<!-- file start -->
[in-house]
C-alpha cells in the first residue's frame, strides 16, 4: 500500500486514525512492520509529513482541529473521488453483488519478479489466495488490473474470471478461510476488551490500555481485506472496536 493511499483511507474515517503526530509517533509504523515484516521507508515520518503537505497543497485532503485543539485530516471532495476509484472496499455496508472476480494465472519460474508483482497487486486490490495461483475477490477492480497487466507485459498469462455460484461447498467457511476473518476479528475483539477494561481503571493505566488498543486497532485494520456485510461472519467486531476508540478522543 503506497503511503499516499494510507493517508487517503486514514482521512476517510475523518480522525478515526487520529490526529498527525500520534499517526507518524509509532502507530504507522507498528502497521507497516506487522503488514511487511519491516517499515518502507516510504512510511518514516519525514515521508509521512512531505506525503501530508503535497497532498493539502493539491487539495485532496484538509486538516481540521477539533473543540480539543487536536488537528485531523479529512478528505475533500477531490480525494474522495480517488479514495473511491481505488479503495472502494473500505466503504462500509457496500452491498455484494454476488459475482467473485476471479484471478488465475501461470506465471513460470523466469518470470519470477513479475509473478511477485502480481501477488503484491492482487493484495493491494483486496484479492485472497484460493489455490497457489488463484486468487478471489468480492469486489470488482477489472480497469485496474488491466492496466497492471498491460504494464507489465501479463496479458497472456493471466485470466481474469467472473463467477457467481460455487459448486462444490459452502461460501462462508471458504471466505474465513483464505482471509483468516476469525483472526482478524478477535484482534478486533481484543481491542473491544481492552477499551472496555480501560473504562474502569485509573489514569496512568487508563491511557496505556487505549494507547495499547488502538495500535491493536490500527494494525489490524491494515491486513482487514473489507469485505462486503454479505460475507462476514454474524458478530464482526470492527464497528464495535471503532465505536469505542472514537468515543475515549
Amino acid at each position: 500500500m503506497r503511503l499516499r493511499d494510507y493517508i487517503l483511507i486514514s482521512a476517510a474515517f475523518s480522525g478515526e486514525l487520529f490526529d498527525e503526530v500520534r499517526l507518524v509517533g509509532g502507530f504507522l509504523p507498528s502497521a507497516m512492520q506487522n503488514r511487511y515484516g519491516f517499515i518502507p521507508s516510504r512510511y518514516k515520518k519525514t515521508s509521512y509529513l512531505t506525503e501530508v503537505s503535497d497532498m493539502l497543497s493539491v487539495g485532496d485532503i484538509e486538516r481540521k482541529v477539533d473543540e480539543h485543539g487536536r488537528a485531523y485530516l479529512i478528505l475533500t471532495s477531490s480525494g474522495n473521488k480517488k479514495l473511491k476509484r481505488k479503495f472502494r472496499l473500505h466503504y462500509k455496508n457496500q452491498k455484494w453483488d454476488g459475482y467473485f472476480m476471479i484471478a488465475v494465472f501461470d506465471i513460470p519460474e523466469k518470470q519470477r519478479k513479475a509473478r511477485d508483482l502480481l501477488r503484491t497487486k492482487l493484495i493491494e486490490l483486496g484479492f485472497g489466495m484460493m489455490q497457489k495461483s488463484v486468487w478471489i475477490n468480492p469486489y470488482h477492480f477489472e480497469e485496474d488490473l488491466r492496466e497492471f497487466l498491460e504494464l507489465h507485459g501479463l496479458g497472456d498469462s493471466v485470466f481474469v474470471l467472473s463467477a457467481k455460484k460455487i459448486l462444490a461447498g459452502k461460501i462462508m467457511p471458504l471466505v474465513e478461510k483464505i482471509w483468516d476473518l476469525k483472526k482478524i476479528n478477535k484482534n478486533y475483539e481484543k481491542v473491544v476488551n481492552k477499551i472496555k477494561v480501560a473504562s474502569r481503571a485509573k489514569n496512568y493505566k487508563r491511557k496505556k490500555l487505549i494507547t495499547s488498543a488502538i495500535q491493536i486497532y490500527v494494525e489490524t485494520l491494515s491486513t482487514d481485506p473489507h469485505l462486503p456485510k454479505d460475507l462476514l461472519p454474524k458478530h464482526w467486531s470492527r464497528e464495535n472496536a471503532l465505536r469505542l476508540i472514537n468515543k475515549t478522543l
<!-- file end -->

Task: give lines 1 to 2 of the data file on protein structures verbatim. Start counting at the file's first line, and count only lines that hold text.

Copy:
[in-house]
C-alpha cells in the first residue's frame, strides 16, 4: 500500500486514525512492520509529513482541529473521488453483488519478479489466495488490473474470471478461510476488551490500555481485506472496536 493511499483511507474515517503526530509517533509504523515484516521507508515520518503537505497543497485532503485543539485530516471532495476509484472496499455496508472476480494465472519460474508483482497487486486490490495461483475477490477492480497487466507485459498469462455460484461447498467457511476473518476479528475483539477494561481503571493505566488498543486497532485494520456485510461472519467486531476508540478522543 503506497503511503499516499494510507493517508487517503486514514482521512476517510475523518480522525478515526487520529490526529498527525500520534499517526507518524509509532502507530504507522507498528502497521507497516506487522503488514511487511519491516517499515518502507516510504512510511518514516519525514515521508509521512512531505506525503501530508503535497497532498493539502493539491487539495485532496484538509486538516481540521477539533473543540480539543487536536488537528485531523479529512478528505475533500477531490480525494474522495480517488479514495473511491481505488479503495472502494473500505466503504462500509457496500452491498455484494454476488459475482467473485476471479484471478488465475501461470506465471513460470523466469518470470519470477513479475509473478511477485502480481501477488503484491492482487493484495493491494483486496484479492485472497484460493489455490497457489488463484486468487478471489468480492469486489470488482477489472480497469485496474488491466492496466497492471498491460504494464507489465501479463496479458497472456493471466485470466481474469467472473463467477457467481460455487459448486462444490459452502461460501462462508471458504471466505474465513483464505482471509483468516476469525483472526482478524478477535484482534478486533481484543481491542473491544481492552477499551472496555480501560473504562474502569485509573489514569496512568487508563491511557496505556487505549494507547495499547488502538495500535491493536490500527494494525489490524491494515491486513482487514473489507469485505462486503454479505460475507462476514454474524458478530464482526470492527464497528464495535471503532465505536469505542472514537468515543475515549